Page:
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  The Producer Price Index (PPI) declined 1.0% in May
Posted Under: Data Watch • Inflation • PPI
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Implications: Energy prices plummeted in May, dropping by the most in any month in more than three years. Almost completely as a result of this drop, overall producer prices were down 1% in May, coming in below the consensus expected decline of 0.6%. That's good news for companies making purchases, but no justification for another round of quantitative easing. "Core" prices, which exclude food and energy, and which the Federal Reserve claims are more important than the overall number, were up 0.2% again in May. Core prices are now up 2.7% from last year, which is much faster than the overall PPI. In the past three months, the core PPI is up at a 2.5% annual rate while overall prices are down at a 4.9% rate. In other recent inflation news, trade prices declined in May, with overall import prices down 1% and overall export prices down 0.4%. "Core" prices were also down in the trade sector in May, with imports ex-petroleum ticking down 0.1% and exports ex-agriculture declining 0.5%. Import prices are down 0.3% from a year ago, although up 0.3% excluding oil. Export prices are down 0.1% from a year ago, and up only 0.1% excluding agriculture. We do not expect the lull in inflation to last. With short-term rates being held near zero while nominal GDP is growing at about a 4% annual rate, monetary policy is loose. As a result, all these measures of inflation are very likely to move higher later this year. Be careful of all the stories you'll read in the near future about how the Federal Reserve was right all along and that inflation is not a problem. By later this year, the conventional wisdom will realize this was temporary.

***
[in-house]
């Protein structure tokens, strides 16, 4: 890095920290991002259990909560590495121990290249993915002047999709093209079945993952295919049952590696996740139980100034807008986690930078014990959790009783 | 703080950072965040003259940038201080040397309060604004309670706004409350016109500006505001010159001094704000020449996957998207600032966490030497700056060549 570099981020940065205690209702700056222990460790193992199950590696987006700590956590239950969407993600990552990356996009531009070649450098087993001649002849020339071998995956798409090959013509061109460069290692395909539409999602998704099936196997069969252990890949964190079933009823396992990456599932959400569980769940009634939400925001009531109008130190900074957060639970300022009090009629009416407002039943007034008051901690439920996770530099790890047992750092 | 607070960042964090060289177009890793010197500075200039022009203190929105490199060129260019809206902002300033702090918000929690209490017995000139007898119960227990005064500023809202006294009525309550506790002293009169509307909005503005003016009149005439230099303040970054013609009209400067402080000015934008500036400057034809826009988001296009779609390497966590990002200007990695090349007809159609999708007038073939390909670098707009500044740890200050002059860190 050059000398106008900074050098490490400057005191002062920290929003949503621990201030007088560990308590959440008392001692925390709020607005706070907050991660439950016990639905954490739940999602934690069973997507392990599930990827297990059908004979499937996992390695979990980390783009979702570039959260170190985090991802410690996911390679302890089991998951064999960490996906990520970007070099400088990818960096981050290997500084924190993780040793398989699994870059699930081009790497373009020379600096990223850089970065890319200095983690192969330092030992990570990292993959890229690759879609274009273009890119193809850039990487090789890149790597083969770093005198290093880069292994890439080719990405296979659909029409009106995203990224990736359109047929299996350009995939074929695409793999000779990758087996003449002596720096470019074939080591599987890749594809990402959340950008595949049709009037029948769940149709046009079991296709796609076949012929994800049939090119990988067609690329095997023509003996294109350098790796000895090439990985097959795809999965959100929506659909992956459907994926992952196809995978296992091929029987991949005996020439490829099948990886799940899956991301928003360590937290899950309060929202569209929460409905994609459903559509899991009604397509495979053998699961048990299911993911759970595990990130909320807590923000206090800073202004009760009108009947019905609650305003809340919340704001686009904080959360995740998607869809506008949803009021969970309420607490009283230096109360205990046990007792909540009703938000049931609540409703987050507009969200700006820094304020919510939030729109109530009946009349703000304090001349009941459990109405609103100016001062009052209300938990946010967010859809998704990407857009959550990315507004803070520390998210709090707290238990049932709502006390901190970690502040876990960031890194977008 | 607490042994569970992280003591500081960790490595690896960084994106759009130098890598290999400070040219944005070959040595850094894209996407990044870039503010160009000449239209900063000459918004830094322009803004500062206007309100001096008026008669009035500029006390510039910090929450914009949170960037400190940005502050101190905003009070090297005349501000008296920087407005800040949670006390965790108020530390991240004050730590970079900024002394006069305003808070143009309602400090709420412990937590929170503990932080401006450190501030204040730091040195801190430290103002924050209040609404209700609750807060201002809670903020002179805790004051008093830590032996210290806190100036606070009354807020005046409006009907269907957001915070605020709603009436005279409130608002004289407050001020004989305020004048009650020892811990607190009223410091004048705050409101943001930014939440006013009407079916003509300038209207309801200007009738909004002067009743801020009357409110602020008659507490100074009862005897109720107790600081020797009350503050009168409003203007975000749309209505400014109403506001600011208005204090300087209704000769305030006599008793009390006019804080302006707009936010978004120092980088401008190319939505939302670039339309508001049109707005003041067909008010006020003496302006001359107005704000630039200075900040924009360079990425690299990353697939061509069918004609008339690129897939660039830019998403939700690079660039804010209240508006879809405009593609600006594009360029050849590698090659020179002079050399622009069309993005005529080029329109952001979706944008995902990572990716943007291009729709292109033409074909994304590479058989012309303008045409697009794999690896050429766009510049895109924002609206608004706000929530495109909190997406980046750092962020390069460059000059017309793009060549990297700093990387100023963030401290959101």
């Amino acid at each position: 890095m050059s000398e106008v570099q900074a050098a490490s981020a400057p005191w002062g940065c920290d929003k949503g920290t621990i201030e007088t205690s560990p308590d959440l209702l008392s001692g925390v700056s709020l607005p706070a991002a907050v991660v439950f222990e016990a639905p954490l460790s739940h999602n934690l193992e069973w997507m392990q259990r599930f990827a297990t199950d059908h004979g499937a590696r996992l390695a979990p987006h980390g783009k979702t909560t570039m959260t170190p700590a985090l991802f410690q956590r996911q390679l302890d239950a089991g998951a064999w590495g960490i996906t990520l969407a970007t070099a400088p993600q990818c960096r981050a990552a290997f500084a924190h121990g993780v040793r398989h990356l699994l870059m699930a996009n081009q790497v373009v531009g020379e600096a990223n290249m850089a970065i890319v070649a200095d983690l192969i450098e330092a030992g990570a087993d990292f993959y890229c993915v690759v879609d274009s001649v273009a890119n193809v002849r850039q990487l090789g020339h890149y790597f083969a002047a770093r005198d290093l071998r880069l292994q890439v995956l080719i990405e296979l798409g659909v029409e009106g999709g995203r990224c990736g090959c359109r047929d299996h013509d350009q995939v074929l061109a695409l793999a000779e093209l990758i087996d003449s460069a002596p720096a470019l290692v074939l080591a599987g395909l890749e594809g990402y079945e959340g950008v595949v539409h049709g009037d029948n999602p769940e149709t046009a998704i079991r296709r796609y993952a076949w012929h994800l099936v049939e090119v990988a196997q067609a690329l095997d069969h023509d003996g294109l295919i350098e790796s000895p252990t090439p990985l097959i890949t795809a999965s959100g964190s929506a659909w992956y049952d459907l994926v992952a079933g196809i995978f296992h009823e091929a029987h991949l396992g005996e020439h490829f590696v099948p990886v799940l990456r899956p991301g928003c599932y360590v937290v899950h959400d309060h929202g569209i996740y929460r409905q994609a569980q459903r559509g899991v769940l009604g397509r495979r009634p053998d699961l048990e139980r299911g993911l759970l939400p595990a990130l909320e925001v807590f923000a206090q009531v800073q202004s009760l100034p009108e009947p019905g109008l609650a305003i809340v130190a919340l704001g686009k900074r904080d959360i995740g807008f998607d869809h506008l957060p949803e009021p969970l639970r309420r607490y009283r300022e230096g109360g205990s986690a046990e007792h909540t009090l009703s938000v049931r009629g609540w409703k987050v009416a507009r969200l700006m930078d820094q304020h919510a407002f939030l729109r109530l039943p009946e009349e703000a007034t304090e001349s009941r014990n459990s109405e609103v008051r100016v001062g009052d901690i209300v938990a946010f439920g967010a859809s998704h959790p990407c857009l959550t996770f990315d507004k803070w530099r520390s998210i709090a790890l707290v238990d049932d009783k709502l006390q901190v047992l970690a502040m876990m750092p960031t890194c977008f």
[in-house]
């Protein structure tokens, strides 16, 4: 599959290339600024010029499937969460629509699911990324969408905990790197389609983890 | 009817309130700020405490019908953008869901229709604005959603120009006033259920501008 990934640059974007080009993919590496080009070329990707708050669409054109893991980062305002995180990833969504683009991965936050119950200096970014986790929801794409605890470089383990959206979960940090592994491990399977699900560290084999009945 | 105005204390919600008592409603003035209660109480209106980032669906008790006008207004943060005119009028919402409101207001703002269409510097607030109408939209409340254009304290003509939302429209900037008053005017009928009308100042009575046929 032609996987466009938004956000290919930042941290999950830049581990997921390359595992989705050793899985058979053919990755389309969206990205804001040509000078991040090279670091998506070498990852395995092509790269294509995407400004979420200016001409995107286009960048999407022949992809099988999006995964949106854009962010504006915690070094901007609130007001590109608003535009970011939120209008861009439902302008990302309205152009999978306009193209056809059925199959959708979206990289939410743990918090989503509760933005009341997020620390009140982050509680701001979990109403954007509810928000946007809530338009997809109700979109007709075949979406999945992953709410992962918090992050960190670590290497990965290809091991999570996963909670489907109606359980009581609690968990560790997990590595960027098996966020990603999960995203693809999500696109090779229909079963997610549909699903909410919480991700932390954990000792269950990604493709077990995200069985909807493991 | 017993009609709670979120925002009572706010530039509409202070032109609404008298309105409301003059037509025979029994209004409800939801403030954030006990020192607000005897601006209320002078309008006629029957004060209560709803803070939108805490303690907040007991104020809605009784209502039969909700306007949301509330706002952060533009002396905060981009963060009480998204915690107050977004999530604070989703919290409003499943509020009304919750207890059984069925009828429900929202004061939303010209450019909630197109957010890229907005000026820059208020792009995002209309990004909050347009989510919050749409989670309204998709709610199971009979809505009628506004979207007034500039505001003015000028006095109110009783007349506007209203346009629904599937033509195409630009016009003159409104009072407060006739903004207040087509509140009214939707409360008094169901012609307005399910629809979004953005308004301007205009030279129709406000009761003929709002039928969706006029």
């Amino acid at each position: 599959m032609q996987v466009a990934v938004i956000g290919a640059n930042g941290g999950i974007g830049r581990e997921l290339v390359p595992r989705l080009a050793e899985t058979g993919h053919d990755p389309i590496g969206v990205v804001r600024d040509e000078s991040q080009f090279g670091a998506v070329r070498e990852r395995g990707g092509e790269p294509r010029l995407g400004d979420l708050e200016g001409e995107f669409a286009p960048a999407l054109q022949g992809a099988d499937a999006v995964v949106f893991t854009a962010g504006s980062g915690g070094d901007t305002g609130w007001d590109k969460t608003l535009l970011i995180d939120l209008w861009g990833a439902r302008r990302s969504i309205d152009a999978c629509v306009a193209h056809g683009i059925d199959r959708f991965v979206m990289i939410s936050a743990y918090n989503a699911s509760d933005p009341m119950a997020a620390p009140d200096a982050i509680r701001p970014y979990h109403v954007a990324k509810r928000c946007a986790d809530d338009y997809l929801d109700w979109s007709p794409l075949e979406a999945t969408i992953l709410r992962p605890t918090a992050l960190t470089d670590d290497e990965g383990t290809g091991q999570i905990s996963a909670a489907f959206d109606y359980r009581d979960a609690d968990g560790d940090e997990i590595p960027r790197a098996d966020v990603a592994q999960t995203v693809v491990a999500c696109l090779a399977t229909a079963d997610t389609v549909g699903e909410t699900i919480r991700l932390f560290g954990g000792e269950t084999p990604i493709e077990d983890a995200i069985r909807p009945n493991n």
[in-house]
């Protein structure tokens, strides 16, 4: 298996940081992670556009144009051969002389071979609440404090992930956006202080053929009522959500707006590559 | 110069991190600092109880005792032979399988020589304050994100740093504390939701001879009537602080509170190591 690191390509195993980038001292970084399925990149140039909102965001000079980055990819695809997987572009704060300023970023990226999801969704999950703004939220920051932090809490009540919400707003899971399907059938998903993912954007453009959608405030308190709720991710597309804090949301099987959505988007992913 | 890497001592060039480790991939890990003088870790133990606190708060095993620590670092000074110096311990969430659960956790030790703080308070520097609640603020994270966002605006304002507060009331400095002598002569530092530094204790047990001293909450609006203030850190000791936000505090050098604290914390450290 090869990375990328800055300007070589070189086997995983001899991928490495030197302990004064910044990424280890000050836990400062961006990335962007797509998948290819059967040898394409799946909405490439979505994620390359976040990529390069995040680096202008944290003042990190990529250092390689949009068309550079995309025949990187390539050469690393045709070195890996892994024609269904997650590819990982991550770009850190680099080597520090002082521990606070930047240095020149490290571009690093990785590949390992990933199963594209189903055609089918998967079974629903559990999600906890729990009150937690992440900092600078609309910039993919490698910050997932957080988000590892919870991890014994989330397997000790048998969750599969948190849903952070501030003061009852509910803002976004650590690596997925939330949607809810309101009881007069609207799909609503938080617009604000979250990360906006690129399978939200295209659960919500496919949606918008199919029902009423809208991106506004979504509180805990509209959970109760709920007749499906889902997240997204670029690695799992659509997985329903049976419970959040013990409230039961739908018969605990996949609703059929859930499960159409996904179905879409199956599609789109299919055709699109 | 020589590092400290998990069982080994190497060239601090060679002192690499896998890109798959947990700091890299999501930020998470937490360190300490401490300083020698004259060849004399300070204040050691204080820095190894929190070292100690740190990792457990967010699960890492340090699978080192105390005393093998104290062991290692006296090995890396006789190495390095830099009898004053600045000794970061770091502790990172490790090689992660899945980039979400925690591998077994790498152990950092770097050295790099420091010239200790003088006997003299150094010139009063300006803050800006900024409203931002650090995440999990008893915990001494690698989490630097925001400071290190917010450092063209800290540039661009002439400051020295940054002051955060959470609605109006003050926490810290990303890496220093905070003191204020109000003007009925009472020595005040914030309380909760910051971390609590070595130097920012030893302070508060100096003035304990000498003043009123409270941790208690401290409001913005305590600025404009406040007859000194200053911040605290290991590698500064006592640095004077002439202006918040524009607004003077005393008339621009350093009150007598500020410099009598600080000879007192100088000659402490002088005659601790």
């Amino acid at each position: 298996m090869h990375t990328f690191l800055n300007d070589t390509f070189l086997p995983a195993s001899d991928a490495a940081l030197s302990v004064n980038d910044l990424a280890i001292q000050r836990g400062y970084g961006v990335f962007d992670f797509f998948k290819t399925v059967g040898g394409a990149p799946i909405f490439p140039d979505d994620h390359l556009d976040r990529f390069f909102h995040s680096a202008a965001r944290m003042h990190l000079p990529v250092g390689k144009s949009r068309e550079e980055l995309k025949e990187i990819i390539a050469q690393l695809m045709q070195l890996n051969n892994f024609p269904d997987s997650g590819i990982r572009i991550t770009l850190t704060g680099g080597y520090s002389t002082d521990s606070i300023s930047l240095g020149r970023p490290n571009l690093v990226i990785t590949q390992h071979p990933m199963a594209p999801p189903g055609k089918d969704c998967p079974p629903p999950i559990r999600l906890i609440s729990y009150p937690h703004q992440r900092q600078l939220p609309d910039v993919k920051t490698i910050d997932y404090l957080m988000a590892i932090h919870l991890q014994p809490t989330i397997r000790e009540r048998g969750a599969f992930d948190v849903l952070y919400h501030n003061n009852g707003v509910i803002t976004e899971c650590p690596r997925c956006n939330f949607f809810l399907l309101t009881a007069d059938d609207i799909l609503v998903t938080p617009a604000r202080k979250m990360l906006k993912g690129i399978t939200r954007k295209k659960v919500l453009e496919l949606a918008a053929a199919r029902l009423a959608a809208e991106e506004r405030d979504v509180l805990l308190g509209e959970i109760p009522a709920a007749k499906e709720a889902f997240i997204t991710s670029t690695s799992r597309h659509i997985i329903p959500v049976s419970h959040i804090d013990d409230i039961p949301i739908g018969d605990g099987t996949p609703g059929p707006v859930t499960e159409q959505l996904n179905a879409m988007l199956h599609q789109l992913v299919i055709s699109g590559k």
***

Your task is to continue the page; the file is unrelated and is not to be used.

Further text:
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Posted on Wednesday, June 13, 2012 @ 10:05 AM • Post Link Share: 
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